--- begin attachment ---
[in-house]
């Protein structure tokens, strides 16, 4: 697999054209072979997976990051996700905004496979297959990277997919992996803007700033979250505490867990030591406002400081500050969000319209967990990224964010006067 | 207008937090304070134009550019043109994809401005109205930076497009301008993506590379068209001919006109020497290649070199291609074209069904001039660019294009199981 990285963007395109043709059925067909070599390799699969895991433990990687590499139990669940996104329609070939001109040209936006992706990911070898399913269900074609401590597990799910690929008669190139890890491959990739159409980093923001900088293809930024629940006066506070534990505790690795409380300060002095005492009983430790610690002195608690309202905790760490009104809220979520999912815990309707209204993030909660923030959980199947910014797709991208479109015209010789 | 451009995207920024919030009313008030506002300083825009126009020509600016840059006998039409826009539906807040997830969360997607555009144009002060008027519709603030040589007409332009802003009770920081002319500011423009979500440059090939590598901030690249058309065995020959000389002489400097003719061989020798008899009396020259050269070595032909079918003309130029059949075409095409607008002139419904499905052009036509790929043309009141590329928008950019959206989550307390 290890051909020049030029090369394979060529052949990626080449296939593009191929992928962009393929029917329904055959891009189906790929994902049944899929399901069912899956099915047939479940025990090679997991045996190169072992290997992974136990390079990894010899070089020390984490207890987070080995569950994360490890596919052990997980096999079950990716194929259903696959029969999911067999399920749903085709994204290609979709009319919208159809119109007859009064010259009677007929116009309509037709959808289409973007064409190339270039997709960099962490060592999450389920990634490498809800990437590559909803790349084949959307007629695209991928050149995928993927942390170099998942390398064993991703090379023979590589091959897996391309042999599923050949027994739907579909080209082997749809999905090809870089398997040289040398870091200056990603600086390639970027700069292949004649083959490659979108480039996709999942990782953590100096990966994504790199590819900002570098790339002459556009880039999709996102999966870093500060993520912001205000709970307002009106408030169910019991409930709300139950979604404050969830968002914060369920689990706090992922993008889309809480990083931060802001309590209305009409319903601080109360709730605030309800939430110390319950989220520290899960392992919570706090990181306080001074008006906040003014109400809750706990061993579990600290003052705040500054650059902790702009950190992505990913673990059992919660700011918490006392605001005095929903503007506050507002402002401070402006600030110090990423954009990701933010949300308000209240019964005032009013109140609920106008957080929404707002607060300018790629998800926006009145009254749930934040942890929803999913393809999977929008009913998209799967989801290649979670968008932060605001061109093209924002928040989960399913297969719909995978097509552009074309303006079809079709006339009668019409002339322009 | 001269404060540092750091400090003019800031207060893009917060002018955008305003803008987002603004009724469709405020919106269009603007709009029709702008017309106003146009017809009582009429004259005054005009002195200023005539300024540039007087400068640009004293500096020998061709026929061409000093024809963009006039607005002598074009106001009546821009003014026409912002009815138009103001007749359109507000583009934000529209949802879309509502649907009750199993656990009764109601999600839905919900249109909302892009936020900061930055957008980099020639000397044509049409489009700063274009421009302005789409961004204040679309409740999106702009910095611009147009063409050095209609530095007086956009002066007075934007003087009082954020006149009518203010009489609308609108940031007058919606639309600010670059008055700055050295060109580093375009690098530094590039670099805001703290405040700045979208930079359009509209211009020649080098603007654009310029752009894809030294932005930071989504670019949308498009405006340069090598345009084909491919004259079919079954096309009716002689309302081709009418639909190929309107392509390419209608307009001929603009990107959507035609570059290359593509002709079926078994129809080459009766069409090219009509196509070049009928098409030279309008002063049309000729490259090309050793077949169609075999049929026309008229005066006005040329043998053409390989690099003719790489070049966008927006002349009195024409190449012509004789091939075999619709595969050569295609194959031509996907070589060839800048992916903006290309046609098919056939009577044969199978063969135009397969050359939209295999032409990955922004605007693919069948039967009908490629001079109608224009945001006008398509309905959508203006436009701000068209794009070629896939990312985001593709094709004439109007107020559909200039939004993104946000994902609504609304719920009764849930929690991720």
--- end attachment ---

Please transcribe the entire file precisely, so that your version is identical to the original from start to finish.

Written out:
[in-house]
């Protein structure tokens, strides 16, 4: 697999054209072979997976990051996700905004496979297959990277997919992996803007700033979250505490867990030591406002400081500050969000319209967990990224964010006067 | 207008937090304070134009550019043109994809401005109205930076497009301008993506590379068209001919006109020497290649070199291609074209069904001039660019294009199981 990285963007395109043709059925067909070599390799699969895991433990990687590499139990669940996104329609070939001109040209936006992706990911070898399913269900074609401590597990799910690929008669190139890890491959990739159409980093923001900088293809930024629940006066506070534990505790690795409380300060002095005492009983430790610690002195608690309202905790760490009104809220979520999912815990309707209204993030909660923030959980199947910014797709991208479109015209010789 | 451009995207920024919030009313008030506002300083825009126009020509600016840059006998039409826009539906807040997830969360997607555009144009002060008027519709603030040589007409332009802003009770920081002319500011423009979500440059090939590598901030690249058309065995020959000389002489400097003719061989020798008899009396020259050269070595032909079918003309130029059949075409095409607008002139419904499905052009036509790929043309009141590329928008950019959206989550307390 290890051909020049030029090369394979060529052949990626080449296939593009191929992928962009393929029917329904055959891009189906790929994902049944899929399901069912899956099915047939479940025990090679997991045996190169072992290997992974136990390079990894010899070089020390984490207890987070080995569950994360490890596919052990997980096999079950990716194929259903696959029969999911067999399920749903085709994204290609979709009319919208159809119109007859009064010259009677007929116009309509037709959808289409973007064409190339270039997709960099962490060592999450389920990634490498809800990437590559909803790349084949959307007629695209991928050149995928993927942390170099998942390398064993991703090379023979590589091959897996391309042999599923050949027994739907579909080209082997749809999905090809870089398997040289040398870091200056990603600086390639970027700069292949004649083959490659979108480039996709999942990782953590100096990966994504790199590819900002570098790339002459556009880039999709996102999966870093500060993520912001205000709970307002009106408030169910019991409930709300139950979604404050969830968002914060369920689990706090992922993008889309809480990083931060802001309590209305009409319903601080109360709730605030309800939430110390319950989220520290899960392992919570706090990181306080001074008006906040003014109400809750706990061993579990600290003052705040500054650059902790702009950190992505990913673990059992919660700011918490006392605001005095929903503007506050507002402002401070402006600030110090990423954009990701933010949300308000209240019964005032009013109140609920106008957080929404707002607060300018790629998800926006009145009254749930934040942890929803999913393809999977929008009913998209799967989801290649979670968008932060605001061109093209924002928040989960399913297969719909995978097509552009074309303006079809079709006339009668019409002339322009 | 001269404060540092750091400090003019800031207060893009917060002018955008305003803008987002603004009724469709405020919106269009603007709009029709702008017309106003146009017809009582009429004259005054005009002195200023005539300024540039007087400068640009004293500096020998061709026929061409000093024809963009006039607005002598074009106001009546821009003014026409912002009815138009103001007749359109507000583009934000529209949802879309509502649907009750199993656990009764109601999600839905919900249109909302892009936020900061930055957008980099020639000397044509049409489009700063274009421009302005789409961004204040679309409740999106702009910095611009147009063409050095209609530095007086956009002066007075934007003087009082954020006149009518203010009489609308609108940031007058919606639309600010670059008055700055050295060109580093375009690098530094590039670099805001703290405040700045979208930079359009509209211009020649080098603007654009310029752009894809030294932005930071989504670019949308498009405006340069090598345009084909491919004259079919079954096309009716002689309302081709009418639909190929309107392509390419209608307009001929603009990107959507035609570059290359593509002709079926078994129809080459009766069409090219009509196509070049009928098409030279309008002063049309000729490259090309050793077949169609075999049929026309008229005066006005040329043998053409390989690099003719790489070049966008927006002349009195024409190449012509004789091939075999619709595969050569295609194959031509996907070589060839800048992916903006290309046609098919056939009577044969199978063969135009397969050359939209295999032409990955922004605007693919069948039967009908490629001079109608224009945001006008398509309905959508203006436009701000068209794009070629896939990312985001593709094709004439109007107020559909200039939004993104946000994902609504609304719920009764849930929690991720």